“Learn to make virtually ANY selection and cut out anything you would even need in Photoshop,” writes Nate Dodson. “We’ll make simple, straight-line selections with the Poly Lasso tool, we’ll select car parts with the Pen Tool and edit the path, we’ll use Calculations to create extremely intricate and difficult selections VERY quickly, we’ll learn to use and work with Select and Mask as well as Refine Edge, we’ll build a selection based on a single channel, and SO much more!”
HDR Images, HDR InfoComments Off on Lightroom Mobile Adds Powerful RAW HDR Capture Mode in Latest Update
Adobe released a major update for Lightroom Mobile on both iOS and Android today. And in addition to a few simple features like “speed review” and a notification widget for iOS, and radial & linear selection tools for Android, Adobe dropped a bombshell: RAW HDR capture… on your smartphone.
Smartphone cameras are improving by leaps and bounds, but they still fall far short of bigger-sensor brethren, particularly where dynamic range is concerned. This update, claims Adobe, will change all that, allowing your measly smartphone to capture a wider range of tones than previously possible:
“The new HDR mode works by automatically scanning the scene to determine the correct exposure range and then capturing three DNG files which are then automatically aligned, merged, deghosted, and tonemapped in the app,” explains Adobe. “You get a 32bit floating point DNG, with all of the benefits of both an HDR and a raw photo, which is processed by the same algorithms with the same quality as the HDR technology built into Adobe Camera Raw and Lightroom.”
The new RAW HDR mode in Lightroom Mobile should make a mockery of your phone’s built-in HDR capabilities, which can typically balance out only the harshest of tones by using two JPEGs. In comparison, Lightroom’s Mobile’s three RAW DNGs are orders of magnitude more useful.
To take advantage, you’ll have to have an iPhone 6s or newer, iPhone SE, or iPad Pro 9.7-inch on the iOS side, or a Samsung S7, S7 Edge, Google Pixel, or Pixel XL for Android. Additional Android devices are being developed for “as quickly as possible.”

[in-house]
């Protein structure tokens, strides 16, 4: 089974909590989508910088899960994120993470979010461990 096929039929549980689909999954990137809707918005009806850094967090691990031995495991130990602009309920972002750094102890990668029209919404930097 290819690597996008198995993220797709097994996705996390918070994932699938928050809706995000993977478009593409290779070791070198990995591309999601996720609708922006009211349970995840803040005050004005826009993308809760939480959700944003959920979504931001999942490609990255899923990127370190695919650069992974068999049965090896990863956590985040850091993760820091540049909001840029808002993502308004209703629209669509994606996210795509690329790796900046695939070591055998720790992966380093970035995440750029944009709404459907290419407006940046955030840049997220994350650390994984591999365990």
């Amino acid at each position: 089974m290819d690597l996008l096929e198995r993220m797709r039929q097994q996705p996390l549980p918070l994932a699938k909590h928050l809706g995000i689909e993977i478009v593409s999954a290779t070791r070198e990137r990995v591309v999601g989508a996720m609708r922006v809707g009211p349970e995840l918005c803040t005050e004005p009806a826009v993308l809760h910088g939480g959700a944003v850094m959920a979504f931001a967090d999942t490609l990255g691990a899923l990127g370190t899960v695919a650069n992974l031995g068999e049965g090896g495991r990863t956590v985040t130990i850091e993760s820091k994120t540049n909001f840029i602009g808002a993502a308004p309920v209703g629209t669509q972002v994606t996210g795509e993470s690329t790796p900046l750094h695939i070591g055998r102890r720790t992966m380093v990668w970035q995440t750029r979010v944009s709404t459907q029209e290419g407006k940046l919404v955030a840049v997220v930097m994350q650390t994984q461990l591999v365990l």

Here are some sample photos, all of them captured using this new HDR mode:
GearComments Off on Photos of Canon’s Mirrorless M6 and Removable EVF Leaked
Photos of Canon’s soon-to-be-announced EOS M6 mirrorless camera have leaked, and unlike the M5, it doesn’t feature an EVF. Instead, Canon is releasing a new removable EVF that has also leaked for your peeping pleasure.
These leaked photos come to us from Digicame-info, who regularly gets their hands on official product shots just days (or sometimes hours) before an official announcement. This time is no different. The M6 is expected to be announced this month before CP+, which starts February 23rd.
Scroll down to see all of the leaked photos of the black and silver M6 and the EVF-DC2 viewfinder, and keep your eyes peeled for an official announcement, probably in the next few days.
GearComments Off on Sigma 85mm f/1.4 Art Lens Awarded Highest Score Ever by DxOMark
Sigma is still on a roll when it comes to its high-end Art lenses, and the latest accolade is impressive: DxOMark just awarded the new Sigma 85mm f/1.4 Art lens the highest score the benchmarking company has ever given.
The lens beat out a trio of highly regarded Zeiss lenses for the top spot, earning an overall score of 50 while the Zeiss Otus 55mm f/2 received a 48.
GearComments Off on Canon 5D Mark IV vs Nikon D810 vs Sony A7R II: Side-by-Side Comparison
If you’re in the market for a high-end full-frame camera, chances are good the Canon 5D Mark IV, Sony A7R II, and Nikon D810 are all contenders. Check out this side-by-side comparison if you’re having a hard time deciding which of the three is best for you.